Honors Capstone Project
Date of Submission
Dr. Kate B. Carey
Dr. Stephen Maisto
Arts and Science
Capstone Prize Winner
Won Capstone Funding
Community Psychology | Experimental Analysis of Behavior | Other Psychology | Psychology
The primary purpose of this study was to test the hypothesis that enhancing the availability of images that either portrayed liberal heavy drinking at college or the conservative academic side of college would serve to influence students’ perceptions of peer norms. It was hypothesized that students would rely on the availability heuristic to make judgments of peer norms, so that exposure to a movie clip that emphasized drinking would increase estimates of peer drinking norms when compared with exposure to a movie clip that emphasized academic work. It was further hypothesized that the film clips would assist participants in making judgments of others' attitudes towards drinking. A total of 83 undergraduates were randomly assigned into one of two conditions: a 15-minute video clip of Rudy (n = 43), or a 15-minute video clip of Animal House (n = 39). After viewing the videos, all participants completed measures of estimated drinking norms and attitudes towards drinking held by otherSyracuseUniversity students. However, the results did not support the hypotheses and insignificant differences were found between groups, relating to their estimates of others’ drinking, as well as their perceptions of others’ attitudes towards drinking. Suggestions for future research include the strengthening of the manipulation and stratifying participants by drinking level.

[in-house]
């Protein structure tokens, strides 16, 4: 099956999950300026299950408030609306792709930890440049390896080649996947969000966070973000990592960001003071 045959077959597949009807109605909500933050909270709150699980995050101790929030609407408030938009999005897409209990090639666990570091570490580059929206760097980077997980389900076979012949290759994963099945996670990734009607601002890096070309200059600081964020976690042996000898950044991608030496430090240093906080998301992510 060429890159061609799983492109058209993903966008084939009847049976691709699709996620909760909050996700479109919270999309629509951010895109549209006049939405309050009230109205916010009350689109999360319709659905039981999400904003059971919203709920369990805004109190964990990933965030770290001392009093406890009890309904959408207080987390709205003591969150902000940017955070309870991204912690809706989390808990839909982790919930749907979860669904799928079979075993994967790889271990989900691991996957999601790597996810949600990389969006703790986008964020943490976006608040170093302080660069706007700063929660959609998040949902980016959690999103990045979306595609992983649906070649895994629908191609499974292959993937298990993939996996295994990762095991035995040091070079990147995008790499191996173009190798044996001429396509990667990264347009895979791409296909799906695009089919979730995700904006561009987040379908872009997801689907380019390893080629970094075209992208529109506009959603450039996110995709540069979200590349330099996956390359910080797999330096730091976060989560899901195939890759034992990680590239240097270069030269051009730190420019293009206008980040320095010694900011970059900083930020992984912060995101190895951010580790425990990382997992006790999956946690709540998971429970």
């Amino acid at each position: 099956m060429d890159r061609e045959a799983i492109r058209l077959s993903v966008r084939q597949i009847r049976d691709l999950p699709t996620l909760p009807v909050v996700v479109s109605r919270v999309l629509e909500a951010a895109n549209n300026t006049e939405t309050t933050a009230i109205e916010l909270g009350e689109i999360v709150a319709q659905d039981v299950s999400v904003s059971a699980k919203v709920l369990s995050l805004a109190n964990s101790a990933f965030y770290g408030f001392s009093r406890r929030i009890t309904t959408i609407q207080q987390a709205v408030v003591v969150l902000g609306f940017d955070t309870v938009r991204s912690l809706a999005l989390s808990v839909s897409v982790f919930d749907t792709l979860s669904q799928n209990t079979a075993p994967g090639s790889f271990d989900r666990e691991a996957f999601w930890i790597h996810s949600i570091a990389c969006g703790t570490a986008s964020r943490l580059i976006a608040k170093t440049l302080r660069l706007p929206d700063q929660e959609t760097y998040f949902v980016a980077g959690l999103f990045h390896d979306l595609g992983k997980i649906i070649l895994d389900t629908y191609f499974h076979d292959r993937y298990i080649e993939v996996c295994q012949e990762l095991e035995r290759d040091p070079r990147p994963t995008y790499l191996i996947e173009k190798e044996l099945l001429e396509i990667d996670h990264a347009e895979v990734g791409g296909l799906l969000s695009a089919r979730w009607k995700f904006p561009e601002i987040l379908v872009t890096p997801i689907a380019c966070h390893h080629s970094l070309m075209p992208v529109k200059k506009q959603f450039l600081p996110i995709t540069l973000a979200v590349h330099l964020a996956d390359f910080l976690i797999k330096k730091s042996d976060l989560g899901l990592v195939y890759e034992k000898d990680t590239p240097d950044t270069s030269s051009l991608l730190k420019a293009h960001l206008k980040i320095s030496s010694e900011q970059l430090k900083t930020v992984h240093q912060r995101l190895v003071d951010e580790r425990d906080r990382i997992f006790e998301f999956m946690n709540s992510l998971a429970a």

McEnroy, Jennifer, "The Effects of the Availability Heuristic on Student's Judgments of Others Alcohol Consumption" (2005). Syracuse University Honors Program Capstone Projects. 674.
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